St Petersburg, to me, was the highlight of our Scandinavian Cruise. I was totally excited about visiting Russia, especially the elegant city of the Tsars. Unfortunately, our first day was somewhat ruined by heavy rain in the afternoon when we were on our own, walking around the beautiful city. Our morning was spent at the Winter Palace and the Hermitage, one of the world’s greatest Art museums.
The Winter Palace was the home of Peter the Great, the first of the Romanovs and creator of the city. The Reception Room was a particularly ornate room, perhaps designed to intimidate guests before they were admitted into the presence of the Tsar.
Evidence of the over-the-top extravagance within the Winter Palace can be found in the Gold Room.
The Hermitage was added to the Winter Palace as a private Art gallery for Catherine the Great. She accumulated an incredible collection of paintings and sculptures from European masters which are now on display here. There were two (2) DaVinci’s, one from early in his career and one from later.
There were a large number of Rembrandt’s, including his The Prodigal Son Returns.
Many Impressionists were represented as well, for example, Monet’s Poppies.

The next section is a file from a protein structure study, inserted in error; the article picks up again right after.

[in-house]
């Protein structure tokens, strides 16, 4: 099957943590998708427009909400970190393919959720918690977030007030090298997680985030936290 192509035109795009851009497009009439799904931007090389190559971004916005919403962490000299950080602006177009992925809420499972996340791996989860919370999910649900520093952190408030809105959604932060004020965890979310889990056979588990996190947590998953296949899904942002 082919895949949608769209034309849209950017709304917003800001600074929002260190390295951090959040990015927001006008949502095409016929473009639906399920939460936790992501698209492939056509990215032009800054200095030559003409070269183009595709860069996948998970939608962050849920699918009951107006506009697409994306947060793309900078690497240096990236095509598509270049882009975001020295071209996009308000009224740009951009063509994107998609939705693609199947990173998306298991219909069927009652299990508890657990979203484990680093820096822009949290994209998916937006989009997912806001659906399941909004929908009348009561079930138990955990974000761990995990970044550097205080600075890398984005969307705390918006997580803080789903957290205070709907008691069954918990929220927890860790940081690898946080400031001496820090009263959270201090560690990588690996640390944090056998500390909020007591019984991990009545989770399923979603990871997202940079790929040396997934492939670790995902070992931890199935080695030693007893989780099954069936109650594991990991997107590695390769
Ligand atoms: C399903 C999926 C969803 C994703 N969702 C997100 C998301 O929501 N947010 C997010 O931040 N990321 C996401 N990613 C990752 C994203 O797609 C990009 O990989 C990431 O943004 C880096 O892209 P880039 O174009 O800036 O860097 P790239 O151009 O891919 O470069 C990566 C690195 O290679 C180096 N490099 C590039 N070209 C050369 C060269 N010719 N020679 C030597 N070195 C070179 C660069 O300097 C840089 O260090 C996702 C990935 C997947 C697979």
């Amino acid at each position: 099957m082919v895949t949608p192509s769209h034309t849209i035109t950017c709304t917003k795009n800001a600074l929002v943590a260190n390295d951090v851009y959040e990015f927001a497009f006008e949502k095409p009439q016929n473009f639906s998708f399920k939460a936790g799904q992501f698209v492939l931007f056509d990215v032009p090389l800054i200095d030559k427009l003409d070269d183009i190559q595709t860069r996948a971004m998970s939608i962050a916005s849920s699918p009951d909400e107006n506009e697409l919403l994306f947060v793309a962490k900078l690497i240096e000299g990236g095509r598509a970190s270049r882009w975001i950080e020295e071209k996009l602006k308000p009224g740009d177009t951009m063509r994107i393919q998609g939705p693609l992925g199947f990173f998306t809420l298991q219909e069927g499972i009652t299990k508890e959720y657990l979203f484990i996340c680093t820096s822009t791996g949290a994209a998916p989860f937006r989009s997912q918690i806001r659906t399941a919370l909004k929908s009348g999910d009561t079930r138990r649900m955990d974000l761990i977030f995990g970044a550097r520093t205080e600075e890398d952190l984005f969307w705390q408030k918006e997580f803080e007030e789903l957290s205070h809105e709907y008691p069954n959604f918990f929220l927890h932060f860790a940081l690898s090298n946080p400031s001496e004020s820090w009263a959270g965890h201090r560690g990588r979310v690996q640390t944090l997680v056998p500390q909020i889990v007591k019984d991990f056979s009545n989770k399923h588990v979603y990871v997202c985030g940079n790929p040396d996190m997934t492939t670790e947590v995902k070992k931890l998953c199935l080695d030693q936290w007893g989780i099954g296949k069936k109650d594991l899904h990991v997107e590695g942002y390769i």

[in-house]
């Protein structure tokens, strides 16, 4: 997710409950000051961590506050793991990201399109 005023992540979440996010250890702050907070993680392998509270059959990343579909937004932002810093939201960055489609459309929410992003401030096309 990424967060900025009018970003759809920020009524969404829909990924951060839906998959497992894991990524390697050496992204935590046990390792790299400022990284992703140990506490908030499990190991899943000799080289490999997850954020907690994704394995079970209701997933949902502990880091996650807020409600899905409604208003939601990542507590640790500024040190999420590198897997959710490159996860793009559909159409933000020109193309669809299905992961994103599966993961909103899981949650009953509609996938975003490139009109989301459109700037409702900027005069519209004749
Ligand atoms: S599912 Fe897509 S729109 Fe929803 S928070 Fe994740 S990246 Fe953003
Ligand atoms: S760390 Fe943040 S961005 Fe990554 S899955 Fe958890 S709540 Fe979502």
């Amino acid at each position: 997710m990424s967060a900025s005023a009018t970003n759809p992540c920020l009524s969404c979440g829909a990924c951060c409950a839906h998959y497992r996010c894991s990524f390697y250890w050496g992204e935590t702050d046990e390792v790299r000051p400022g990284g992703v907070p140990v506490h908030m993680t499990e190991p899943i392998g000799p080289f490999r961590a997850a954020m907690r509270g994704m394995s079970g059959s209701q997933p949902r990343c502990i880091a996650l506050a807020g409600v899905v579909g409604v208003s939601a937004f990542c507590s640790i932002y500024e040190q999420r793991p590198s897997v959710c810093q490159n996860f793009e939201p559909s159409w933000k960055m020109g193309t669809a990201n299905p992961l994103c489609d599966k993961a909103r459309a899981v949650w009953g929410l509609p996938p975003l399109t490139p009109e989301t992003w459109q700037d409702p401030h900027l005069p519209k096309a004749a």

The Winter Palace itself is a grand building, a palace worthy of Versailles or Schonbrunn.
It sits on Palace Square, an elegant and impressive ensemble which includes the Alexander Column, a tribute to Alexander I’s victory over Napoleon and the General Staff Building, one of the largest office buildings in the world.
From here we were bused to a shopping area off Nevsky Prospect, the main thoroughfare of central St Petersburg, and dropped off. Unfortunately, it was raining fairly steadily so we could not accomplish much with our time on our own. I did manage to get a shot of St Isaac’s Cathedral, the most important church in the city.
The Admiralty (also under construction) is nearby.
The Kazan Cathedral, built to rival St Peter’s in the Vatican, sits directly on Nevsky Prospect.
Nearby, along a canal, is the Church of Our Savior on Spilled Blood, named in honor of Alexander II, who was assassinated on this spot.
As we returned by bus to the ship, I was able to take a photo, through the raindrops on the bus window, of the most important statue in St Petersburg, and one of the world’s greatest statues, The Bronze Horseman, an equestrian sculpture of Peter the Great.